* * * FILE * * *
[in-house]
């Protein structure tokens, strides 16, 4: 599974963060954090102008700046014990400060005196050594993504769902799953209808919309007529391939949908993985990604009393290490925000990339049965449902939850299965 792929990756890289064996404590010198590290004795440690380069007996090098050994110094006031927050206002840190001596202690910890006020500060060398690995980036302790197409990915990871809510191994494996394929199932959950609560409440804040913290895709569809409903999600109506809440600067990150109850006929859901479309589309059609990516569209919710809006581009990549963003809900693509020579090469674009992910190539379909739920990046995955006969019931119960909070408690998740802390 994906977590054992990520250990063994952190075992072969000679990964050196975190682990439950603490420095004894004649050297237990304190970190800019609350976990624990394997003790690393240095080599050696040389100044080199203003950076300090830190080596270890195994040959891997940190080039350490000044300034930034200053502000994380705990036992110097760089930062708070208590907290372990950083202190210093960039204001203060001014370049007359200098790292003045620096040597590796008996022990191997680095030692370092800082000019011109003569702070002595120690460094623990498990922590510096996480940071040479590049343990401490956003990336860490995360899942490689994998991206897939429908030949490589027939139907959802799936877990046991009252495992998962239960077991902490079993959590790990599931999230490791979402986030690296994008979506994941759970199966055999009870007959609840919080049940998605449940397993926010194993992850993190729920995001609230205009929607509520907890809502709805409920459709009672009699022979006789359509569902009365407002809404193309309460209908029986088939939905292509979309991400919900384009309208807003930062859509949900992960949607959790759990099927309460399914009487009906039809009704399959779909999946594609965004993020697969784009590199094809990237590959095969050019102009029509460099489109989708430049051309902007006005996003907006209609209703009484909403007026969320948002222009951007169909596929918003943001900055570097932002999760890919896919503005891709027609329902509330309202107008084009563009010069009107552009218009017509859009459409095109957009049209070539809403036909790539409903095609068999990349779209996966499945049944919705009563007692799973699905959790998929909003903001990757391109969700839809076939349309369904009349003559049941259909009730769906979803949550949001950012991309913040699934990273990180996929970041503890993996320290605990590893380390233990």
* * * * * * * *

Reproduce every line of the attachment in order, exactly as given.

[in-house]
């Protein structure tokens, strides 16, 4: 599974963060954090102008700046014990400060005196050594993504769902799953209808919309007529391939949908993985990604009393290490925000990339049965449902939850299965 792929990756890289064996404590010198590290004795440690380069007996090098050994110094006031927050206002840190001596202690910890006020500060060398690995980036302790197409990915990871809510191994494996394929199932959950609560409440804040913290895709569809409903999600109506809440600067990150109850006929859901479309589309059609990516569209919710809006581009990549963003809900693509020579090469674009992910190539379909739920990046995955006969019931119960909070408690998740802390 994906977590054992990520250990063994952190075992072969000679990964050196975190682990439950603490420095004894004649050297237990304190970190800019609350976990624990394997003790690393240095080599050696040389100044080199203003950076300090830190080596270890195994040959891997940190080039350490000044300034930034200053502000994380705990036992110097760089930062708070208590907290372990950083202190210093960039204001203060001014370049007359200098790292003045620096040597590796008996022990191997680095030692370092800082000019011109003569702070002595120690460094623990498990922590510096996480940071040479590049343990401490956003990336860490995360899942490689994998991206897939429908030949490589027939139907959802799936877990046991009252495992998962239960077991902490079993959590790990599931999230490791979402986030690296994008979506994941759970199966055999009870007959609840919080049940998605449940397993926010194993992850993190729920995001609230205009929607509520907890809502709805409920459709009672009699022979006789359509569902009365407002809404193309309460209908029986088939939905292509979309991400919900384009309208807003930062859509949900992960949607959790759990099927309460399914009487009906039809009704399959779909999946594609965004993020697969784009590199094809990237590959095969050019102009029509460099489109989708430049051309902007006005996003907006209609209703009484909403007026969320948002222009951007169909596929918003943001900055570097932002999760890919896919503005891709027609329902509330309202107008084009563009010069009107552009218009017509859009459409095109957009049209070539809403036909790539409903095609068999990349779209996966499945049944919705009563007692799973699905959790998929909003903001990757391109969700839809076939349309369904009349003559049941259909009730769906979803949550949001950012991309913040699934990273990180996929970041503890993996320290605990590893380390233990």